This is in response to June Odyssey's challenge to write a pre-show fic, though it maybe sort of doesn't qualify, as the pre-show moments are technically flashbacks. I have chosen Ronon, because he is the best thing that ever happened to that show.

To summarise this fic: Ronon's got a lot of guilt.


The world was burning, and Ronon Dex burned with it.

The darts had set fire to the forest to flush him out. He ran ahead of the flames, heading towards a river he had seen the previous day, or at least in the direction that he prayed the river was in. Embers drifted through the air, alighting on his skin, burning out on his clothing, leaving angry pink marks. Luckily, his hair was drenched with sweat, otherwise it too would have caught fire. He had lost his pack, everything but his weapons and the clothes he was wearing. Darts screamed overhead, trying to anticipate where he would emerge, thwarted by the canopy.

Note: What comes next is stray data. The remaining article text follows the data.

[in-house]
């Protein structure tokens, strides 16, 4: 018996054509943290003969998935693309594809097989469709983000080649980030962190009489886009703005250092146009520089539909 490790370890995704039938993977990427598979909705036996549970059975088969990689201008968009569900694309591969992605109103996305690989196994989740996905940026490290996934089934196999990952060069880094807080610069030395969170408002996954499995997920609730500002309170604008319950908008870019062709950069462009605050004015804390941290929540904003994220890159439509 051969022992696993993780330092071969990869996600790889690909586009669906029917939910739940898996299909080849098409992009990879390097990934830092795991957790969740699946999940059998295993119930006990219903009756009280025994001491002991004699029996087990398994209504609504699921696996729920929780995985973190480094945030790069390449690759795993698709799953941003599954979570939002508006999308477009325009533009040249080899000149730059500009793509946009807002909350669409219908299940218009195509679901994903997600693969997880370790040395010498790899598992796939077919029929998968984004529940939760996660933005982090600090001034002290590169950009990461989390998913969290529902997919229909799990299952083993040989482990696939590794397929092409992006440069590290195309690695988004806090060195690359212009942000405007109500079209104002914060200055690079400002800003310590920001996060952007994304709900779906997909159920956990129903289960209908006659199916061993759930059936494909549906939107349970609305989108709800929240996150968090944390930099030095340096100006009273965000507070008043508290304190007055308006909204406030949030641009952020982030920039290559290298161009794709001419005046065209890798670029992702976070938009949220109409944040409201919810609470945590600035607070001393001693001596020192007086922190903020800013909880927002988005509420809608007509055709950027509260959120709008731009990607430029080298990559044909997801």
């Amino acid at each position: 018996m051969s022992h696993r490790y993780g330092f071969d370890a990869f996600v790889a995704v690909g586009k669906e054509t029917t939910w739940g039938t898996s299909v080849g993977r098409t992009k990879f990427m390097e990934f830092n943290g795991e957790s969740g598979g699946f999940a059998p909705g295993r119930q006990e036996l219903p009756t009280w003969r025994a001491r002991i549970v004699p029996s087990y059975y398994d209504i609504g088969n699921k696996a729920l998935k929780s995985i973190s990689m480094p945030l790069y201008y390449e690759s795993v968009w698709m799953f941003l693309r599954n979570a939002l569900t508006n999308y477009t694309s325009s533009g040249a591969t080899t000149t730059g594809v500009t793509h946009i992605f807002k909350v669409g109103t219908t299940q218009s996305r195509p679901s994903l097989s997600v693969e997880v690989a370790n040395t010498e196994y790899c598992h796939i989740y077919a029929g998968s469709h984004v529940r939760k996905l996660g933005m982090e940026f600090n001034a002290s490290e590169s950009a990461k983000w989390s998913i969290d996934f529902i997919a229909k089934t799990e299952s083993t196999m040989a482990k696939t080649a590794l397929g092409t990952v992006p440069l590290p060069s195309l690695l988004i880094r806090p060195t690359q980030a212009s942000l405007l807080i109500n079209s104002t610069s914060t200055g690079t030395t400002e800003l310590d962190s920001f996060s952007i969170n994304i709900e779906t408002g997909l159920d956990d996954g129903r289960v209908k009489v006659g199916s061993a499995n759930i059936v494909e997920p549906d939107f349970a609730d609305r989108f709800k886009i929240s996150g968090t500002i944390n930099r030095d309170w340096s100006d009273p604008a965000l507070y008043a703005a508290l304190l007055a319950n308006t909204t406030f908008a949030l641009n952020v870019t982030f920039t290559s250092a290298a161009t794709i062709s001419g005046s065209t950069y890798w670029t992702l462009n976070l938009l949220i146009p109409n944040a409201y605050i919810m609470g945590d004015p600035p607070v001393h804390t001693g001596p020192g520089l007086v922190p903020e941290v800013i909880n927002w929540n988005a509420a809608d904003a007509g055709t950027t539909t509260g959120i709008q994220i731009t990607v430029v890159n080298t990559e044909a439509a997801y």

The fire was slow and insidious, creeping through the dense underbrush. This planet was mostly tall-trunked trees, long grass and tough thornbushes. The thornbushes were hard to burn, he had discovered that the night before… they were the only reason he wasn't toast right now.

He thanked every deity he had ever even heard of that this planet was uninhabited. If he had caused the death of another village… The fear spurred him on and the grass parted in front of him and he fell into the river as the flames howled behind him.

Sound faded from his world. He held his breath. The water was cool and pleasant after the superheated air, but something… was… wrong… the water was getting hotter too. Warm, hot, boiling!